Mercy on the Move, Part One

Mercy on the Move, Part One

(Cover photo L to R: Mercy Academy head softball coach Greg Meiners, athletic director Mark Evans, and head girls’ basketball coach Keith Baisch. Credit: Bill Brymer)

By Ashli McLean

It’s no secret that Mercy Academy dominates the Sixth Region in many of its sports. Athletic Director Mark Evans credited former Mercy head basketball coach Charlie Just, who now coaches at Spalding, for changing the athletic culture during his tenure at Mercy. Years later, Mercy’s softball and basketball teams have made a name for themselves.

In 2015, both teams won the regional title and established a presence in the state tournament.

Although No. 7 Mercy basketball fell 59-78 to Seventh Region champion and No. 8-ranked Male in the first round of the Houchens Industries/KHSAA Girls Sweet Sixteen State Tournament, it was still an accomplishment to reach that point. Recently-graduated senior Hanah Bewley led the team in that game with 14 points, seven rebounds, four steals, and three assists. Rising senior Jessica Laemmle also contributed 12 points, five rebounds, and three steals.

At the start of the double-elimination state softball tournament, No. 10 Mercy bounced back from a 0-1 loss to No. 3 Scott County by beating No. 2 Madisonville-North Hopkins 3-0, Johnson Central 7-1, and No. 19 East Jessamine 5-3. Once again, however, the Seventh Region champion and No. 4-ranked Male would give Mercy a run for its money, defeating the Jaguars 2-0. This was Mercy’s fourth consecutive trip to the state tournament, a huge feat for its seniors. Jordan Vorbrink finished the regular season with 32 runs and 29 RBIs. Pitcher Leigh Ellen Thomas threw 207 strikeouts.

The Louisville Women’s Sports Network sat down with the Mercy Academy athletic director and head coaches to get their perspectives on what it takes to advance its teams to the highest levels of competition in the state of Kentucky. Here is the first of the two-part interview…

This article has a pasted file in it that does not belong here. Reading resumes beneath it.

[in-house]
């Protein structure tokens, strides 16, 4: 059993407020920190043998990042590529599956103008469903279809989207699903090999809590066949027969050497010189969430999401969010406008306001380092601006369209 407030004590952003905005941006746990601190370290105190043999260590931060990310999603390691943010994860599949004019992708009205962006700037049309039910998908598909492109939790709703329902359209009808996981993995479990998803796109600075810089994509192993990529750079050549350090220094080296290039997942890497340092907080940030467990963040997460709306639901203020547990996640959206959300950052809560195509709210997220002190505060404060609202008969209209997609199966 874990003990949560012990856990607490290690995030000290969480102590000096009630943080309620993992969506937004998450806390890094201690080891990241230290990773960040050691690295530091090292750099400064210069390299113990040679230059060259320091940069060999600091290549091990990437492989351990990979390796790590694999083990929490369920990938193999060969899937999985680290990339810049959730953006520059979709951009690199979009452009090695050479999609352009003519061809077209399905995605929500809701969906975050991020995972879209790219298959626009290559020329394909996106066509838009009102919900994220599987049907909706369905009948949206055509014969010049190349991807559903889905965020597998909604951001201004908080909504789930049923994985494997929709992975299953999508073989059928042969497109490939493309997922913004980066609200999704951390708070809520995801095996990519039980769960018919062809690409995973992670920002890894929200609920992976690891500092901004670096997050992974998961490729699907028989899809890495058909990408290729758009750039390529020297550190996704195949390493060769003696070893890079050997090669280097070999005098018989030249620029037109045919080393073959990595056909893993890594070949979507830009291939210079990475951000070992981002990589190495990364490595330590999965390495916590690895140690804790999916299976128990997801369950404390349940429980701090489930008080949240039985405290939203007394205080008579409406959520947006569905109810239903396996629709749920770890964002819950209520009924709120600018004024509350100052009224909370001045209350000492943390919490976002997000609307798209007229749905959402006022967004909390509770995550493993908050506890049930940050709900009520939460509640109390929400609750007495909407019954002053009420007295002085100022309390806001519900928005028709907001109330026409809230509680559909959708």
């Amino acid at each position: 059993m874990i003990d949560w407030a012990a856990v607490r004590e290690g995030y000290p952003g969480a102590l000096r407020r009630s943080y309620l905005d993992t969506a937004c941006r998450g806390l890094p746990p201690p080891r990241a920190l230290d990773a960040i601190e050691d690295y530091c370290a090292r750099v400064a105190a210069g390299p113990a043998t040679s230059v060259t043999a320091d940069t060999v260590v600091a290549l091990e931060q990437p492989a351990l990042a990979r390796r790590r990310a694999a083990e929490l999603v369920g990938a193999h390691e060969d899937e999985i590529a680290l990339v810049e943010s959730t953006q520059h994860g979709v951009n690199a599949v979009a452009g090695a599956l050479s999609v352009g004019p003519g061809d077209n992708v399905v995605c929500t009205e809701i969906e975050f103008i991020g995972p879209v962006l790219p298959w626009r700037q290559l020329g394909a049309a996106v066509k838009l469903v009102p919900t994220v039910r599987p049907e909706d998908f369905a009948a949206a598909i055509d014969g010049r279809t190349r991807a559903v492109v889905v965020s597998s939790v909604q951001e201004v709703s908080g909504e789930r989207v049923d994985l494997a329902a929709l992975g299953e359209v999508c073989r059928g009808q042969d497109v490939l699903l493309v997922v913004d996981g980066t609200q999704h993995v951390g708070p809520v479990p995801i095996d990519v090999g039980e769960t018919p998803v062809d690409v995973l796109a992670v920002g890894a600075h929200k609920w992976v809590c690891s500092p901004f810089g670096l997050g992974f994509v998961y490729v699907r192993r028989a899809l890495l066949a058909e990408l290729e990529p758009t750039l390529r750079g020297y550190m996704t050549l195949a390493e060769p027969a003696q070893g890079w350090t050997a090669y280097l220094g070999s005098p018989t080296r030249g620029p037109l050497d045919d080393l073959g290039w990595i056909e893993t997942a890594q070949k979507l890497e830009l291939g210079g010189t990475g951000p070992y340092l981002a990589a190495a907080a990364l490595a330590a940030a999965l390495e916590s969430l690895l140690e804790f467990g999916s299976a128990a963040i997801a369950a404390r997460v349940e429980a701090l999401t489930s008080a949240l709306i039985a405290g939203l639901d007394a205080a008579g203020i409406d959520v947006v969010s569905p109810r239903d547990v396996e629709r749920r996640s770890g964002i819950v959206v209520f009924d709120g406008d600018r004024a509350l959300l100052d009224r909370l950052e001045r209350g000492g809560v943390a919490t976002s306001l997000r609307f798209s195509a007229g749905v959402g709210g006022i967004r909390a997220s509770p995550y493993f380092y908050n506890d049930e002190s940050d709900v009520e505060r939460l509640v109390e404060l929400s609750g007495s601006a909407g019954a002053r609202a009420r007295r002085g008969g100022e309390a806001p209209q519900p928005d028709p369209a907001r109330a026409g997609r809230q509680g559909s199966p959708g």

On Mercy’s Female Teams Competing at the Highest Levels of Athletic Success

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Mercy athletic director, center, with head softball coach Greg Meiners (left) and head basketball coach Keith Baisch (right). (Credit: Bill Brymer).

Athletic Director Mark Evans:

“Well, I think it’s a culture. It’s an expectation, and it goes way back to people before me here.” Evans, softhearted yet direct, made it a point to emphasize the legacy of Mercy and how many people- coaches, administrators, former families and students- gave of themselves to build Mercy into what it is today.

Hiring quality coaches also gets the job done for Mercy. “You have to have coaches who are willing to sacrifice, coaches who care a lot about the kids,” he said. “You need to give them ownership and make them part of your family. And we are family. People say that, but not everybody really is that.”

The other secret to Mercy’s success according to Evans: the kids. “We tend to attract kids who still understand that hard work can create good things. In today’s world…we see a lot of entitlement. A lot of kids are promised things and told ‘This will happen if you come here.’…That’s not how it is here. We basically say, ‘There are no guarantees. Whatever you role is, you earned it. It needs to be a privilege to be a part of it. It’s not a right.’ And we have parents who buy into that.”

Finally, expectation is key for Evans as athletic director. He doesn’t make excuses for his programs not being able to compete with the best in the state. “We just expect a lot. The bar is always high. If you want mediocrity, then drop that bar and find out what you get.”

On Winning the Regional and Having Success in the State Tournaments

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Head basketball coach Keith Baisch (right) sharing his thoughts. (Credit: Bill Brymer).

Head girls’ basketball coach Keith Baisch:

“We had a lot of experience.” For Baisch, his senior leadership was instrumental in advancing Mercy as far as they went. “We had a good group of seniors who came through… With a few injuries, we had a couple of seniors step up, and that made a huge difference for our team.”

The other ‘it’ factor was the support his players had for one another. “That’s the biggest thing, the support and the family, how the kids pulled for each other.”

Even considering making it to the state tournmant, the grand prize keeps the Jaguars hungry. “We fell a little short of our ultimate goal,” said Baisch. “We definitely wanted to win it all, and that is our number one goal every season. But the support from our administration, from Mark (Evans), Mike (Mercy President Michael Johnson), and Amy (Mercy Principal Amy Elstone), you can’t ask for anything better.”

Head softball coach Greg Meiners: